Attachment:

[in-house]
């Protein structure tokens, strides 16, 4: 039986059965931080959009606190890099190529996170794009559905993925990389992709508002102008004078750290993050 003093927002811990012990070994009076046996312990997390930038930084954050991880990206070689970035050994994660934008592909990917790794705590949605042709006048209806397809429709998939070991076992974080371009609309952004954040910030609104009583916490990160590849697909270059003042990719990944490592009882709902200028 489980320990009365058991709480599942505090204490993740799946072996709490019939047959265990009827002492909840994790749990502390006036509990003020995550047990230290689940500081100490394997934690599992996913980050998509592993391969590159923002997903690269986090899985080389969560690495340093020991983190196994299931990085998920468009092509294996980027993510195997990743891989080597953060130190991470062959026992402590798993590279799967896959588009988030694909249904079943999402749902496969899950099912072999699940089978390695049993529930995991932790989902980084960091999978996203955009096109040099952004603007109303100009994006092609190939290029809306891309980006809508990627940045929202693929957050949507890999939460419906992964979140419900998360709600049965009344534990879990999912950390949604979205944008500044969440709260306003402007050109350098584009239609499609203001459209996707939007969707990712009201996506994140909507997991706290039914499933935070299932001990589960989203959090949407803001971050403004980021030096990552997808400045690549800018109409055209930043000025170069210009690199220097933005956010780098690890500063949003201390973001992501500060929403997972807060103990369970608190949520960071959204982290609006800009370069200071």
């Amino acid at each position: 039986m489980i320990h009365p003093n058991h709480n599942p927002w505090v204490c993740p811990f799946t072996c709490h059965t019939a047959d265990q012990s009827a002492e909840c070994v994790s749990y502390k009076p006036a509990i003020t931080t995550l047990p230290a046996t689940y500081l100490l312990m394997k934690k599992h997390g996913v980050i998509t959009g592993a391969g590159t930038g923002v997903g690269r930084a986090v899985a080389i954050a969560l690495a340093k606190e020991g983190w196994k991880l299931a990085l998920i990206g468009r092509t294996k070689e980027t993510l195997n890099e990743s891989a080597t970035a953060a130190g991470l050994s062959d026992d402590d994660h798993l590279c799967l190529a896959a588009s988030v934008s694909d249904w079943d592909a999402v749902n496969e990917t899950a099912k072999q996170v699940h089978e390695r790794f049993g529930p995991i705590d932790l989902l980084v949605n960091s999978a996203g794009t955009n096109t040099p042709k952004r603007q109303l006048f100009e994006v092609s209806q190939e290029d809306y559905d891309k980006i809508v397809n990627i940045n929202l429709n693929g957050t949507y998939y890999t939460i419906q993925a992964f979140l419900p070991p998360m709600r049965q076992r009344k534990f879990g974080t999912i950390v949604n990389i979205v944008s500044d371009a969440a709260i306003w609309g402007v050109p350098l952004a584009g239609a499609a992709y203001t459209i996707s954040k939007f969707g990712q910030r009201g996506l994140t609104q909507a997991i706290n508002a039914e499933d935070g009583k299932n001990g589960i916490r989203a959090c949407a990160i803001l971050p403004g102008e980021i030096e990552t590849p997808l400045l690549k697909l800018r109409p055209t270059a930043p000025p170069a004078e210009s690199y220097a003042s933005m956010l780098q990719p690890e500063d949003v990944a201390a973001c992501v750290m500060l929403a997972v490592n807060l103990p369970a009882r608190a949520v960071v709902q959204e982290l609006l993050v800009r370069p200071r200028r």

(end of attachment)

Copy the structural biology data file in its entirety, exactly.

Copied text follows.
[in-house]
């Protein structure tokens, strides 16, 4: 039986059965931080959009606190890099190529996170794009559905993925990389992709508002102008004078750290993050 003093927002811990012990070994009076046996312990997390930038930084954050991880990206070689970035050994994660934008592909990917790794705590949605042709006048209806397809429709998939070991076992974080371009609309952004954040910030609104009583916490990160590849697909270059003042990719990944490592009882709902200028 489980320990009365058991709480599942505090204490993740799946072996709490019939047959265990009827002492909840994790749990502390006036509990003020995550047990230290689940500081100490394997934690599992996913980050998509592993391969590159923002997903690269986090899985080389969560690495340093020991983190196994299931990085998920468009092509294996980027993510195997990743891989080597953060130190991470062959026992402590798993590279799967896959588009988030694909249904079943999402749902496969899950099912072999699940089978390695049993529930995991932790989902980084960091999978996203955009096109040099952004603007109303100009994006092609190939290029809306891309980006809508990627940045929202693929957050949507890999939460419906992964979140419900998360709600049965009344534990879990999912950390949604979205944008500044969440709260306003402007050109350098584009239609499609203001459209996707939007969707990712009201996506994140909507997991706290039914499933935070299932001990589960989203959090949407803001971050403004980021030096990552997808400045690549800018109409055209930043000025170069210009690199220097933005956010780098690890500063949003201390973001992501500060929403997972807060103990369970608190949520960071959204982290609006800009370069200071």
């Amino acid at each position: 039986m489980i320990h009365p003093n058991h709480n599942p927002w505090v204490c993740p811990f799946t072996c709490h059965t019939a047959d265990q012990s009827a002492e909840c070994v994790s749990y502390k009076p006036a509990i003020t931080t995550l047990p230290a046996t689940y500081l100490l312990m394997k934690k599992h997390g996913v980050i998509t959009g592993a391969g590159t930038g923002v997903g690269r930084a986090v899985a080389i954050a969560l690495a340093k606190e020991g983190w196994k991880l299931a990085l998920i990206g468009r092509t294996k070689e980027t993510l195997n890099e990743s891989a080597t970035a953060a130190g991470l050994s062959d026992d402590d994660h798993l590279c799967l190529a896959a588009s988030v934008s694909d249904w079943d592909a999402v749902n496969e990917t899950a099912k072999q996170v699940h089978e390695r790794f049993g529930p995991i705590d932790l989902l980084v949605n960091s999978a996203g794009t955009n096109t040099p042709k952004r603007q109303l006048f100009e994006v092609s209806q190939e290029d809306y559905d891309k980006i809508v397809n990627i940045n929202l429709n693929g957050t949507y998939y890999t939460i419906q993925a992964f979140l419900p070991p998360m709600r049965q076992r009344k534990f879990g974080t999912i950390v949604n990389i979205v944008s500044d371009a969440a709260i306003w609309g402007v050109p350098l952004a584009g239609a499609a992709y203001t459209i996707s954040k939007f969707g990712q910030r009201g996506l994140t609104q909507a997991i706290n508002a039914e499933d935070g009583k299932n001990g589960i916490r989203a959090c949407a990160i803001l971050p403004g102008e980021i030096e990552t590849p997808l400045l690549k697909l800018r109409p055209t270059a930043p000025p170069a004078e210009s690199y220097a003042s933005m956010l780098q990719p690890e500063d949003v990944a201390a973001c992501v750290m500060l929403a997972v490592n807060l103990p369970a009882r608190a949520v960071v709902q959204e982290l609006l993050v800009r370069p200071r200028r």